SGLT2i for evidence-based cardiorenal protection in diabetic and non-diabetic chronic kidney disease: a comprehensive review by EURECA-m and ERBP working groups of ERA
Mark PB., Sarafidis P., Ekart R., Ferro CJ., Balafa O., Fernandez-Fernandez B., Herrington WG., Rossignol P., Del Vecchio L., Valdivielso JM., Mallamaci F., Ortiz A., Nistor I., Cozzolino M.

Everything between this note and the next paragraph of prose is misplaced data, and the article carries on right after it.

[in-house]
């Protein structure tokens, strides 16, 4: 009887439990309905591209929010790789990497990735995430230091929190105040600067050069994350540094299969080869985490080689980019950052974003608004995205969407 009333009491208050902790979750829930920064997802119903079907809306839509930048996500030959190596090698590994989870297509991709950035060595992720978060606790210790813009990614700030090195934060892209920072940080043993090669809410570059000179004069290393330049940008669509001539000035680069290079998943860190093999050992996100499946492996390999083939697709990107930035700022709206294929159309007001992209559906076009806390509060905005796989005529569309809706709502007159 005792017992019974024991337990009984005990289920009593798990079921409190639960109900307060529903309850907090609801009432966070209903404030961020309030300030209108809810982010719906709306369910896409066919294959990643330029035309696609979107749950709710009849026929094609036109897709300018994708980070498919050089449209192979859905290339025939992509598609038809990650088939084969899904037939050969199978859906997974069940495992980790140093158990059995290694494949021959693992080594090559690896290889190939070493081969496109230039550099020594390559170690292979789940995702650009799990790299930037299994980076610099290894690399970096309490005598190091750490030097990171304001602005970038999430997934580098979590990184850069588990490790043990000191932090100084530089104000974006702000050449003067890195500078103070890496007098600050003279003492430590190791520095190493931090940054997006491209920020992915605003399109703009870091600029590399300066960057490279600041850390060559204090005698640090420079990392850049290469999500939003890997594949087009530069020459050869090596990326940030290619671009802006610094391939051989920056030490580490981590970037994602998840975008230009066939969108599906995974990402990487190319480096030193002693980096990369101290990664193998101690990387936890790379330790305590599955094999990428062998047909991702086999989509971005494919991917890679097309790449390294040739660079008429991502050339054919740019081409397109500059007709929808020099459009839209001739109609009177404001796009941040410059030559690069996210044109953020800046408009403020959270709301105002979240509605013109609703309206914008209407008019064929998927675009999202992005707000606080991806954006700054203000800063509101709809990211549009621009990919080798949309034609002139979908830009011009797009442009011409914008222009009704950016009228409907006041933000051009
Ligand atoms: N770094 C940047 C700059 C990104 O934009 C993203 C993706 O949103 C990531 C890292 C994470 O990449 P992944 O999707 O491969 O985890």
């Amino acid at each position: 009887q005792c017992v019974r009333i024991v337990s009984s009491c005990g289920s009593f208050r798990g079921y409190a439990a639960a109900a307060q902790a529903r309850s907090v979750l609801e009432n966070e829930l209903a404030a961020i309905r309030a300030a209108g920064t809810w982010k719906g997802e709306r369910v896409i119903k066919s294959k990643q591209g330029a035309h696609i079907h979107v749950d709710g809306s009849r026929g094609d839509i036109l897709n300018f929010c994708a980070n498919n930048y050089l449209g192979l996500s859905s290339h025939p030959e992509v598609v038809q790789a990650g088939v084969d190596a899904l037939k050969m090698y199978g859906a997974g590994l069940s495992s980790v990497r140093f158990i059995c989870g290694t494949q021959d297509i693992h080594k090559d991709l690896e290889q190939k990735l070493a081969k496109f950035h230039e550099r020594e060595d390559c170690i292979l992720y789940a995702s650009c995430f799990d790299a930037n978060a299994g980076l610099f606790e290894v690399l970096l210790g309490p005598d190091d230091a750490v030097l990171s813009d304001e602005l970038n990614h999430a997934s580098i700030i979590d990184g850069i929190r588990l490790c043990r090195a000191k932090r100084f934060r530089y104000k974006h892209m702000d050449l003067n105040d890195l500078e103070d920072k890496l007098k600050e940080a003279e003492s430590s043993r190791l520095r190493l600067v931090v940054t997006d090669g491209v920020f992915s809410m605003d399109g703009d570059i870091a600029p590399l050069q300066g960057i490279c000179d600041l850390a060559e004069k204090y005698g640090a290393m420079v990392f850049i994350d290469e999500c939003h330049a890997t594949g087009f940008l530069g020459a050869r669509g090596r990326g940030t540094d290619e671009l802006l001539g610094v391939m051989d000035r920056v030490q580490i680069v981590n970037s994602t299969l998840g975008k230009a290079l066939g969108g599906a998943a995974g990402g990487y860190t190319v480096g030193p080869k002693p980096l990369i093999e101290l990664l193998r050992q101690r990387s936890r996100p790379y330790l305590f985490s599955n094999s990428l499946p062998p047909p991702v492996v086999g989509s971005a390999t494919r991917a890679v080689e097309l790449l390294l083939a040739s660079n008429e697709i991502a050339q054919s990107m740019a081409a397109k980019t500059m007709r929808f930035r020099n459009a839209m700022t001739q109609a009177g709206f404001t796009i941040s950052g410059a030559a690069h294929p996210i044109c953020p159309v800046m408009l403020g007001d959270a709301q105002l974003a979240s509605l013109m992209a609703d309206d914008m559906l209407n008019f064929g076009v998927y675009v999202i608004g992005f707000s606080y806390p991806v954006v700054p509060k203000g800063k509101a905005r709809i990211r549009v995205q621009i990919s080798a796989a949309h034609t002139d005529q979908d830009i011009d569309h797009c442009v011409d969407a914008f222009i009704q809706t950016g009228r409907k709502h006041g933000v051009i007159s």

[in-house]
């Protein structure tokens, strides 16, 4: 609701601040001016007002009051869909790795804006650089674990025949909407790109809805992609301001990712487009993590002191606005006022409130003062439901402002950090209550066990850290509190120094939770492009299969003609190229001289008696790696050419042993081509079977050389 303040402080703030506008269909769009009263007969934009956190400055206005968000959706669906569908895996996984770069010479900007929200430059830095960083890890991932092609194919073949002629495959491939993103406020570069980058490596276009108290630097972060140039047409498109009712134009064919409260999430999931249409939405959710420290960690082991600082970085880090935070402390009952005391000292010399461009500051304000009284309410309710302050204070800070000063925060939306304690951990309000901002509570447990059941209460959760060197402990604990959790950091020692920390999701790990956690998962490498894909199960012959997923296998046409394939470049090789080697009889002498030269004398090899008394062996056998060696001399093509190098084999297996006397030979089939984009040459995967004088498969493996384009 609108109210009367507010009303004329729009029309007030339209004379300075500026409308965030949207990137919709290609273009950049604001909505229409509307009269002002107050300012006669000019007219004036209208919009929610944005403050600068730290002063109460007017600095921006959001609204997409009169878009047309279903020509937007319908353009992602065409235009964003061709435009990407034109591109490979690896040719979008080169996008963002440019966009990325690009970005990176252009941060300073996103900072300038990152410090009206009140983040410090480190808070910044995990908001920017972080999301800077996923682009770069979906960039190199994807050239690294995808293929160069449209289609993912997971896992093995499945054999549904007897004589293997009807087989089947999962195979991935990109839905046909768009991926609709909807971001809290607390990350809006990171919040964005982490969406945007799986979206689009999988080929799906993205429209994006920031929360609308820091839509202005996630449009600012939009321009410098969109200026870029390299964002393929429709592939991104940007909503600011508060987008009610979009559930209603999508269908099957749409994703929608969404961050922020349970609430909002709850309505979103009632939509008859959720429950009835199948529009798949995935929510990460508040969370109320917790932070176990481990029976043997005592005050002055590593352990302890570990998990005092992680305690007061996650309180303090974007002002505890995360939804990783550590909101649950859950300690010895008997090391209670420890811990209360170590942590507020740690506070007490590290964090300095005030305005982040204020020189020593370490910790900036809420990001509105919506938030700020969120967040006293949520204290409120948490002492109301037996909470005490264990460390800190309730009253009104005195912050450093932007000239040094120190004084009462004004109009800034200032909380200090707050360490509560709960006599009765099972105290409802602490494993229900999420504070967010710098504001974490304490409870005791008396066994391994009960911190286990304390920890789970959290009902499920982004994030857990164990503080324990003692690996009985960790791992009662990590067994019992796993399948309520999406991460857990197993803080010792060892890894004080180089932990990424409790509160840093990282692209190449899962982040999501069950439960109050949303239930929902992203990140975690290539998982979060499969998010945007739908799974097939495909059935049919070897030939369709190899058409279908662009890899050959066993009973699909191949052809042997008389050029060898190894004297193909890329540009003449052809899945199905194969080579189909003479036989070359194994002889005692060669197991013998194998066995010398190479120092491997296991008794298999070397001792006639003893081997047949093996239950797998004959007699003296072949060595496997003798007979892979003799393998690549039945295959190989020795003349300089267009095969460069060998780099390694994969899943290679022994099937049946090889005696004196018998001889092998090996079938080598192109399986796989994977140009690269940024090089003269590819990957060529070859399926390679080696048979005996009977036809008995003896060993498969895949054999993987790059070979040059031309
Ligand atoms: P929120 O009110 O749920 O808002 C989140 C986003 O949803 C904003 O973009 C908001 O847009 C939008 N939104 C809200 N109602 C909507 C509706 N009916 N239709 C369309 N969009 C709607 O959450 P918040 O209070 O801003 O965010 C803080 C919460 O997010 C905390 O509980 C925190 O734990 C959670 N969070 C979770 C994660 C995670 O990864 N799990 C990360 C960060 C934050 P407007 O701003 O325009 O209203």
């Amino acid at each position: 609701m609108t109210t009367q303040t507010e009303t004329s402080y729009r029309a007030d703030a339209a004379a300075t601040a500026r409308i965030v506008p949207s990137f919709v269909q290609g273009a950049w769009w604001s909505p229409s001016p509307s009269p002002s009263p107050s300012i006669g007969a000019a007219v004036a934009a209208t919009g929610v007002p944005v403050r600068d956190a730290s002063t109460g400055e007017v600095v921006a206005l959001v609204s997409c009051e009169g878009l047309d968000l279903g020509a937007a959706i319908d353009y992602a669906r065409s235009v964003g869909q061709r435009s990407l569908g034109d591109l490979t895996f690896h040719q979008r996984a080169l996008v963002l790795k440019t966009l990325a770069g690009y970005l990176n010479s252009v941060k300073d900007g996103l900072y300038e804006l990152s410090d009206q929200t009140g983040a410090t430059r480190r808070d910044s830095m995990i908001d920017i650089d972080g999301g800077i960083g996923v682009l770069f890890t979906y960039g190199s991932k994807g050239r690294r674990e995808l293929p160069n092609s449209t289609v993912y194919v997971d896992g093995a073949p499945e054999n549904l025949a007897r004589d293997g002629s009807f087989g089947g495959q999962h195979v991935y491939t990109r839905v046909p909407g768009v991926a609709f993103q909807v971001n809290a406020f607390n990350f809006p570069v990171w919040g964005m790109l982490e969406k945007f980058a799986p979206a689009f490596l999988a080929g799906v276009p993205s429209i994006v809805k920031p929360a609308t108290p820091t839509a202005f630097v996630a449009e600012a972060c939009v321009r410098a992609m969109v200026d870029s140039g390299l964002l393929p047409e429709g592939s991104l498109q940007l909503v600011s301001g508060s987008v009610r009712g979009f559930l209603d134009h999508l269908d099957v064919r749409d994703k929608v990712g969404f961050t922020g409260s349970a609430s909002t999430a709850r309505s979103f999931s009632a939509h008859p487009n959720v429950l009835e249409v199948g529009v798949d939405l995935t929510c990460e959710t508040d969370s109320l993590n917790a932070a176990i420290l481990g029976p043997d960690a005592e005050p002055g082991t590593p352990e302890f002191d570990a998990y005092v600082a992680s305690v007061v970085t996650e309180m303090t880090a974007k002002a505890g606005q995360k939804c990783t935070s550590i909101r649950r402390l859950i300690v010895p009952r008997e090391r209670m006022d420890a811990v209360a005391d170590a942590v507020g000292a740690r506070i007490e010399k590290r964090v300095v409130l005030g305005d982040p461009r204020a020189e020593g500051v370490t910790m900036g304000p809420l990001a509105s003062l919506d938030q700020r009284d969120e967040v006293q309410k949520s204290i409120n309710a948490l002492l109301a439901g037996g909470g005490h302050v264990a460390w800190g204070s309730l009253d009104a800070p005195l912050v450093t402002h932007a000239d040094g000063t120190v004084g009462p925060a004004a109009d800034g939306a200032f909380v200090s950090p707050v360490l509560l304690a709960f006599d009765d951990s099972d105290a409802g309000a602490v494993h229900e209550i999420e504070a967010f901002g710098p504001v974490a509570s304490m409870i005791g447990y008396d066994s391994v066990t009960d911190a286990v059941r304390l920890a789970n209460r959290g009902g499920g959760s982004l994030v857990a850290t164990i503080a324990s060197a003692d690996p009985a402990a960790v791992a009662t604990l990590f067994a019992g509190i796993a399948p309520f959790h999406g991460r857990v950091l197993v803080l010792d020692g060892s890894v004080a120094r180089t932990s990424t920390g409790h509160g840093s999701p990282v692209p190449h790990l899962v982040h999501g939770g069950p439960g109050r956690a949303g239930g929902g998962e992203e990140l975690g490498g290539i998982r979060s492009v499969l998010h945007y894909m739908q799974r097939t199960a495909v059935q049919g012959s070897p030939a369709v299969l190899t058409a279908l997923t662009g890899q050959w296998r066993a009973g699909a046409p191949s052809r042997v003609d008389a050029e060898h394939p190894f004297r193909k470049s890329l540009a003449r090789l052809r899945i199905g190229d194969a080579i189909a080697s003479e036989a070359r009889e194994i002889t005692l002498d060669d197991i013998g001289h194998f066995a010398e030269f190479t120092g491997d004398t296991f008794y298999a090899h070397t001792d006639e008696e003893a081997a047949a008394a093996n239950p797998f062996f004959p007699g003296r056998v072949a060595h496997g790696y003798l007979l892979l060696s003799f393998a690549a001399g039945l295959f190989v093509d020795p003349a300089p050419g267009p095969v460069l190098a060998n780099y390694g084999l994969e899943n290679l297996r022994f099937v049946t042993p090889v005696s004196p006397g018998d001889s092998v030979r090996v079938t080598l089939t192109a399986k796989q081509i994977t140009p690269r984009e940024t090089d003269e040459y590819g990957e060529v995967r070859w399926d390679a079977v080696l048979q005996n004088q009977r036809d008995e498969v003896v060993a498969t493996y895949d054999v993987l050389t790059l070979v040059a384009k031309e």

Chronic kidney disease (CKD) is a major public health issue affecting an estimated 850 million people globally. The leading causes of CKD is diabetes and hypertension, which together account for >50% of patients with end-stage kidney disease. Progressive CKD leads to the requirement for kidney replacement therapy with transplantation or dialysis. In addition, CKD, is a risk factor for premature cardiovascular disease, particularly from structural heart disease and heart failure (HF). Until 2015, the mainstay of treatment to slow progression of both diabetic and many non-diabetic kidney diseases was blood pressure control and renin-angiotensin system inhibition; however, neither angiotensin-converting enzyme inhibitors (ACEIs) nor angiotensin receptor blockers (ARBs) reduced cardiovascular events and mortality in major trials in CKD. The emergence of cardiovascular and renal benefits observed with sodium-glucose cotransporter-2 inhibitors (SGLT2i) from clinical trials of their use as anti-hyperglycaemic agents has led to a revolution in cardiorenal protection for patients with diabetes. Subsequent clinical trials, notably DAPA-HF, EMPEROR, CREDENCE, DAPA-CKD and EMPA-KIDNEY have demonstrated their benefits in reducing risk of HF and progression to kidney failure in patients with HF and/or CKD. The cardiorenal benefits-on a relative scale-appear similar in patients with or without diabetes. Specialty societies' guidelines are continually adapting as trial data emerges to support increasingly wide use of SGLT2i. This consensus paper from EURECA-m and ERBP highlights the latest evidence and summarizes the guidelines for use of SGLT2i for cardiorenal protection focusing on benefits observed relevant to people with CKD.